|El Greco -- St James|
- Song of Solomon 2:8-13 and Psalm 45:1-2, 6-9 •
- Deuteronomy 4:1-2, 6-9 and Psalm 15 •
- James 1:17-27 •
- Mark 7:1-8, 14-15, 21-23
It is relatively rarely in the Lectionary that the connection between the Epistle and the Gospel is quite so clear as it is on this Sunday. The subject of both is the concept of ‘defilement’, what it is and why it matters. ‘Defilement’ is not a term we use easily, nowadays, partly as a result of the fact that we live in a much less religious world than previous generations did. Yet something like this concept is hard to dispense with. How are we to capture the particularly loathsome nature of child pornography or the vandalizing of graves, except with language that goes beyond customary moral concepts of right and wrong, and captures something of the revulsion that the idea of ‘defilement’ expresses?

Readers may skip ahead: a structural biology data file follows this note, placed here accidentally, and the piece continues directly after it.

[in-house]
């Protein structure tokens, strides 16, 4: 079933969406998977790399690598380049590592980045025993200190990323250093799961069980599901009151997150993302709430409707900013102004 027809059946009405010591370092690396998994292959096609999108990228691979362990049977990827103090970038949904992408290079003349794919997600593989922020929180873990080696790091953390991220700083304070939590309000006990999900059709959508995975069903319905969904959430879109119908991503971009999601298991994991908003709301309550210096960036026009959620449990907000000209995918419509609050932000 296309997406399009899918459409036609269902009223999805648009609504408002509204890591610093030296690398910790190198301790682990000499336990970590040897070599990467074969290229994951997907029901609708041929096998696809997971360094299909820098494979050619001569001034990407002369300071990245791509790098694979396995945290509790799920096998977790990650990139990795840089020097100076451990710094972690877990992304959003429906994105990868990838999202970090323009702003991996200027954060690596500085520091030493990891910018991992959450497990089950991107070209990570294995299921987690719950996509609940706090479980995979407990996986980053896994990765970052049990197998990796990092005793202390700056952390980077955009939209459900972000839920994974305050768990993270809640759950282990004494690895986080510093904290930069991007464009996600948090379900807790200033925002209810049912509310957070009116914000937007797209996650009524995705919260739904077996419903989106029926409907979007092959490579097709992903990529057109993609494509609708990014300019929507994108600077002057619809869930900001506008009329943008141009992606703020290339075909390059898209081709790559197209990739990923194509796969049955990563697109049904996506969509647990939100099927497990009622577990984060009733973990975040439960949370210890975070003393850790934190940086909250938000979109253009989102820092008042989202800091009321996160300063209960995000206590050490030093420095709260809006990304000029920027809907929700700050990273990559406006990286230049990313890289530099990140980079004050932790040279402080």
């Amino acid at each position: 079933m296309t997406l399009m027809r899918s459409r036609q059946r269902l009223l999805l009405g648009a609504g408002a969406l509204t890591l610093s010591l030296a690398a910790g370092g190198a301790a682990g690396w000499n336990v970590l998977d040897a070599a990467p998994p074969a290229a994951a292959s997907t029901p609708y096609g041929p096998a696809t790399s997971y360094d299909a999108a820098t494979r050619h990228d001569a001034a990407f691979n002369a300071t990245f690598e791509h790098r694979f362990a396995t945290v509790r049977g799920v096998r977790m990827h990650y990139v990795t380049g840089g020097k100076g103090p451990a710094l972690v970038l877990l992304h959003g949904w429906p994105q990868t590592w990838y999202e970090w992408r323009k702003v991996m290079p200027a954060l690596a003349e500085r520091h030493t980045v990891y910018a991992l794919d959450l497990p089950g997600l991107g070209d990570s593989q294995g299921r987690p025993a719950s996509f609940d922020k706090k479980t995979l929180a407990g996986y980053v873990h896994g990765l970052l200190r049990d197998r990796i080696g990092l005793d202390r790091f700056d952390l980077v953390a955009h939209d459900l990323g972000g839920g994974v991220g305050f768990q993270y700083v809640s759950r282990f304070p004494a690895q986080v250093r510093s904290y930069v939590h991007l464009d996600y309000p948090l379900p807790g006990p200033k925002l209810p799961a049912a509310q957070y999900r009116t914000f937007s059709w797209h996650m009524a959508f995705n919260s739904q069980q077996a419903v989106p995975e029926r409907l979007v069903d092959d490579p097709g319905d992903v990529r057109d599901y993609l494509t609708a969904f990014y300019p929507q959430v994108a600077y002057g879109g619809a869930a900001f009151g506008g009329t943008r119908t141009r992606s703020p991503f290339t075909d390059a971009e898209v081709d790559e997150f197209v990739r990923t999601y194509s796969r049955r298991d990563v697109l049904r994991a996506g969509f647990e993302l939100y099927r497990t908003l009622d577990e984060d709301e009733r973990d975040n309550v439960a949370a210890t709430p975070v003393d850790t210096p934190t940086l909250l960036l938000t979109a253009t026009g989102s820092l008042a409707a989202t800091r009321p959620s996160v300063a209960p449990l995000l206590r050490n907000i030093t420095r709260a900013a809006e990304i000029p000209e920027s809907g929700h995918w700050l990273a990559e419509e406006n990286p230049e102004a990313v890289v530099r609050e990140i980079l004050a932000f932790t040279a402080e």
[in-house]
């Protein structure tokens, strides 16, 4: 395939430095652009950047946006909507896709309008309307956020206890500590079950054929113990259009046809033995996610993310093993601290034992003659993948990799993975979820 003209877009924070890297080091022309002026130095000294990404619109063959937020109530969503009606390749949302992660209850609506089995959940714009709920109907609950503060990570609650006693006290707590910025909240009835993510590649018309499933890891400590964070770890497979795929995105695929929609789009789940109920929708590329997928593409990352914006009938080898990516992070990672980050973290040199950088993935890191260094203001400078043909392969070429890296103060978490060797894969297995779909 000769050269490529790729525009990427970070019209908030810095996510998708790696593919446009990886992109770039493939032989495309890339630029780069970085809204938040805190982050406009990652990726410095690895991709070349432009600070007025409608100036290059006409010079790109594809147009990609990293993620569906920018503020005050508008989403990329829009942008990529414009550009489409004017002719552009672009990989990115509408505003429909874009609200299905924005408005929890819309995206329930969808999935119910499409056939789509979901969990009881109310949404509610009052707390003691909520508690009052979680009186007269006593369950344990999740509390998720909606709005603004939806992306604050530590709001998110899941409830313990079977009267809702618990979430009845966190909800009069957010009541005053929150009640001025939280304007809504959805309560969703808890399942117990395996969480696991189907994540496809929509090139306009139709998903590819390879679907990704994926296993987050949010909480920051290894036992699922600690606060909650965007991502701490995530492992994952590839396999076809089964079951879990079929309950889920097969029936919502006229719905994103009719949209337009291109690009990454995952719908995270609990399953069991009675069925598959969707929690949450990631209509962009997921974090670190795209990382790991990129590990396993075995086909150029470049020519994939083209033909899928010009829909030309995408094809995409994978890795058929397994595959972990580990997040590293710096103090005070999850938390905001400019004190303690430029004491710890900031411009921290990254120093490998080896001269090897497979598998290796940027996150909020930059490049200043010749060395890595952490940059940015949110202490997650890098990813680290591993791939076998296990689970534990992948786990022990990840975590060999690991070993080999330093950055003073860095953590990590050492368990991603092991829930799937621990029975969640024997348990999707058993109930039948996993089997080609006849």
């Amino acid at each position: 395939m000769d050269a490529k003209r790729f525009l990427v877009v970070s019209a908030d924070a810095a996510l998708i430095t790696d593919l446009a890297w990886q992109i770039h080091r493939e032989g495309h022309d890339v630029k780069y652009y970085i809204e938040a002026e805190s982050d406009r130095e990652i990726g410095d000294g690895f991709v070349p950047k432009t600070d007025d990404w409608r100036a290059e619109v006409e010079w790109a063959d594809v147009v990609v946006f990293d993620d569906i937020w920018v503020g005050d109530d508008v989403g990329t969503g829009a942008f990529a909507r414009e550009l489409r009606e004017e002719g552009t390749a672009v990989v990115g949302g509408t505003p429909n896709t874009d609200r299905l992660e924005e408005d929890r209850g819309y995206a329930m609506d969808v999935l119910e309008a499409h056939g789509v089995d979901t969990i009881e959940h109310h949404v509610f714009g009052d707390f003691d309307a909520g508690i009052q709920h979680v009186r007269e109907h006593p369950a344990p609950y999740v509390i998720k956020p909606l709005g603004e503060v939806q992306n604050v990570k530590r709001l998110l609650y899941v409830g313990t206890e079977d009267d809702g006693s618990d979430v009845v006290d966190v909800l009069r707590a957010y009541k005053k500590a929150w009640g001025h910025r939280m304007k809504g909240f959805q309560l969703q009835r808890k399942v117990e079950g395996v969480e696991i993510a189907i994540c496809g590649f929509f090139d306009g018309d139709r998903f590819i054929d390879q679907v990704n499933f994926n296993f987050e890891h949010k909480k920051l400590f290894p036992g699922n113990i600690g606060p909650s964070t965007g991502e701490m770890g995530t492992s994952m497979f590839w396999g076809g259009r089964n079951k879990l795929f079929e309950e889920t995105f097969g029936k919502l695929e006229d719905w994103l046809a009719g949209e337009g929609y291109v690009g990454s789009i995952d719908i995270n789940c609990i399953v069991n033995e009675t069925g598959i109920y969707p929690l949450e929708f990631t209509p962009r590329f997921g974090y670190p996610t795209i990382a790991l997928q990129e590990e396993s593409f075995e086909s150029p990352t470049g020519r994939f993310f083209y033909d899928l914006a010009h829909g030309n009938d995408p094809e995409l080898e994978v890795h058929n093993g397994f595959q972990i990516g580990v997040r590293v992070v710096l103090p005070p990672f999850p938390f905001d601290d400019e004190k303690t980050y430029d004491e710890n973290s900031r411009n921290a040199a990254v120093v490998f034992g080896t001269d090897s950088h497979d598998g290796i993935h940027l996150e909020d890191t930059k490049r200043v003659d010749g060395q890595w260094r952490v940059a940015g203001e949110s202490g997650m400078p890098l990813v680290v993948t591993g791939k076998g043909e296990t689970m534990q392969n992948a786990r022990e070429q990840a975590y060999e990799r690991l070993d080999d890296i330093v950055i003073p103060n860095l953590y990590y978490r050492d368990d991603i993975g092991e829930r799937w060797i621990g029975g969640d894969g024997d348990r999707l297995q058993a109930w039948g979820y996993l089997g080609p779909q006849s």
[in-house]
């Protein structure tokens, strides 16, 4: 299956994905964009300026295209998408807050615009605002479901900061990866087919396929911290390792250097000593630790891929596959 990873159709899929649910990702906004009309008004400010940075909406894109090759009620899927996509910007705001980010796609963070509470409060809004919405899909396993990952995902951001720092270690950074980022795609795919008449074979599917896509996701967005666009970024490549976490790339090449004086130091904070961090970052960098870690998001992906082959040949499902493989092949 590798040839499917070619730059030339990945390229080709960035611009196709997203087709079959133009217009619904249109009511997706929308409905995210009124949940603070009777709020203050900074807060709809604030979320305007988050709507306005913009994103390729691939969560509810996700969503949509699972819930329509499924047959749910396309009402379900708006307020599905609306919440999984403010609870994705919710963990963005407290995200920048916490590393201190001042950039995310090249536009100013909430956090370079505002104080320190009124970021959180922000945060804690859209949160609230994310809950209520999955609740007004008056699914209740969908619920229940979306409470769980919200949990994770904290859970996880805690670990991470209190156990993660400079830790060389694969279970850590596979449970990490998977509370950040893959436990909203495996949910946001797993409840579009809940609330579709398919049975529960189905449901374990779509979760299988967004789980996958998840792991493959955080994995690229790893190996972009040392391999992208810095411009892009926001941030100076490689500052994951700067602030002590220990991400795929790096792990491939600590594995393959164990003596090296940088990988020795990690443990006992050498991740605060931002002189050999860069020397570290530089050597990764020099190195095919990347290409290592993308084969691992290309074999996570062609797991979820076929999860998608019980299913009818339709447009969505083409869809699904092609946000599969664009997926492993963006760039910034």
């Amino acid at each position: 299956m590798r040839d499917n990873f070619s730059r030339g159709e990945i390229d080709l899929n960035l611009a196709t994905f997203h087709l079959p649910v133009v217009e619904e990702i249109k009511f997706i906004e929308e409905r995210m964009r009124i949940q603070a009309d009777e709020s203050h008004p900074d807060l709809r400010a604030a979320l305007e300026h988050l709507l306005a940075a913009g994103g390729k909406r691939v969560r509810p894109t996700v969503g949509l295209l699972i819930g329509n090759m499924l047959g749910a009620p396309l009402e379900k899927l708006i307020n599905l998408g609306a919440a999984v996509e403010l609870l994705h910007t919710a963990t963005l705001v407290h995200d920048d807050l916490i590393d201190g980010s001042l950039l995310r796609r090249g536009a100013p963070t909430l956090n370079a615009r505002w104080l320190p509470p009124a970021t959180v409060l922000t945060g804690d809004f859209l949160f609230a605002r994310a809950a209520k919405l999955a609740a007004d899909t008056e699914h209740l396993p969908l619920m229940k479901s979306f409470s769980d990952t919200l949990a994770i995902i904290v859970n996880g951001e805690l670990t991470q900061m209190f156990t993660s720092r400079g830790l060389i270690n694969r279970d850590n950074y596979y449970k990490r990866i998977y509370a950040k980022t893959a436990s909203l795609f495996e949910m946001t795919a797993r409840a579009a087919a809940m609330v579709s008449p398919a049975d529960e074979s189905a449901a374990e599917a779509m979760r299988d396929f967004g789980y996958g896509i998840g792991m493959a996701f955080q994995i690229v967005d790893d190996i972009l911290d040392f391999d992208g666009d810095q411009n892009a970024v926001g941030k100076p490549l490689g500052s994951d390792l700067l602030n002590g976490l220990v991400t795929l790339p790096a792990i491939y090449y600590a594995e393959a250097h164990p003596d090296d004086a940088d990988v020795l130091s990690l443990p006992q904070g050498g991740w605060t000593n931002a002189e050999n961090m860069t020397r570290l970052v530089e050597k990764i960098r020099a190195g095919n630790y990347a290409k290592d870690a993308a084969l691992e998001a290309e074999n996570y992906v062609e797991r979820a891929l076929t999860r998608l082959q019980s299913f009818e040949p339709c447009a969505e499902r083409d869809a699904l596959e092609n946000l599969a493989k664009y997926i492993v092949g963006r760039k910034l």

At the same time, we know that human beings easily create merely conventional taboos. The violation of these is a ‘defilement’ that then licenses contempt and oppression against those who do not, or will not conform to them. It is this conventionalism that Jesus condemns in this week’s Gospel passage. Such people, he says, treat ‘human precepts’ as though they were fundamental ‘doctrines’, and thereby ‘abandon the commandment of God and hold to human tradition’. They venerate mere codes of action, when what matters is the heart and spirit from which our actions spring.
In the Epistle, James extends the thought to make us more circumspect in this regard. Moral outrage is simply anger; it ‘does not produce God’s righteousness’. Religion ‘pure and undefiled’ requires ‘meekness’ -- which is to say humility in our judgment of others, and a close watch on our own sincerity.